By Argen Duncan: PNT senior writer
The U.S. Secretary of Agriculture has committed to temporarily raise the price the federal Department of Agriculture will pay for dairy products, providing the director of the U.S. Office of Management and the Budget approves the move.
In a meeting with U.S. Sen. Tom Udall, D-N.M., and other senators Wednesday, Secretary of Agriculture Tom Vilsack agreed to raise the floor for dairy prices through an increase in the Dairy Price Support Program, according to a news release from Udall’s office. Vilsack also said he would encourage federal and private banks to be lenient with dairy farmers with outstanding loans, according to the release.
Udall’s spokesman Sam Simon said Vilsack didn’t specify how he would encourage the banks to be lenient or what price level he would set.
“Helping our local and national dairy farmers is essential to long-term economic health,” Udall said in a press release.
However, not everyone is happy with the move.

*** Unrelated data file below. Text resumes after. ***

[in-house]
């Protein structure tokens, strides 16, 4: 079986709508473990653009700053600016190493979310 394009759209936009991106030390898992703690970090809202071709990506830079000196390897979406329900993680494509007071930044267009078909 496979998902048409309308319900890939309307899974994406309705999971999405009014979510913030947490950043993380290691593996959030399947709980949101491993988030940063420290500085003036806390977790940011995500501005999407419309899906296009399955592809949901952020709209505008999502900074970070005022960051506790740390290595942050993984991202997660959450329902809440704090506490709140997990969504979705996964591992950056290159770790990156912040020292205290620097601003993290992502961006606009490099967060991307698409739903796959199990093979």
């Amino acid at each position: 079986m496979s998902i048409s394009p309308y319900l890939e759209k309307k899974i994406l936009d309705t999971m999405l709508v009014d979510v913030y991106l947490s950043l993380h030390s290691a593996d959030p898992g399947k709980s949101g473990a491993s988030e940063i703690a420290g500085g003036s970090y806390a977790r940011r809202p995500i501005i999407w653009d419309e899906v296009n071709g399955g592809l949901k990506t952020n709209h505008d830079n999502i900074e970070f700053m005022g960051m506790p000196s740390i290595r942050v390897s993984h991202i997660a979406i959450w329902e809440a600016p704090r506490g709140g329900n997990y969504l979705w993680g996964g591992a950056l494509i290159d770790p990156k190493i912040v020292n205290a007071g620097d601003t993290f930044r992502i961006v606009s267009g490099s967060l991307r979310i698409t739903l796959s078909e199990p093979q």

“It effectively dilutes the market and keeps the market low,” said Roosevelt County dairy farmer Alan Anderson. “I’m more of a free market person.”
The government price support keeps dairies in business that would have otherwise folded, meaning the milk supply remains too high, he said. Therefore, the program ensures a diluted price for many instead of a better price for dairies that could survive independently, Anderson continued.
Anderson said participation in the program isn’t voluntary. The money from what the government buys is distributed in checks for milk and can’t be separated from the rest of the payment.
In the Dairy Price Support Program, Simon said, the government sets a price level, and if prices for dairy products in the private sector drop below that point, the Department of Agriculture buys the products at the set price. Until now, the price floor has been so low that dairies would still go out of business with the government buying the milk products, he said.
Also, Simon said Office of Management and the Budget Director Peter Orszag must approve the change.
“Once (Orszag’s) decision is made, it’s almost immediate,” Simon said of when the raise would take effect.
The length of time until the approval depends heavily on Orszag, he said.
Simon said the USDA has no cutoff for the amount of dairy products it will buy under the price support program and has never had a problem with running out of money for it.
“This is an investment for them because they buy it when the price is quite low, and store it and resell it when the price is high,” he said.
The USDA may also give the food to people struggling with hunger. Simon said the department buys mainly dehydrated milk, but also butter and cheese.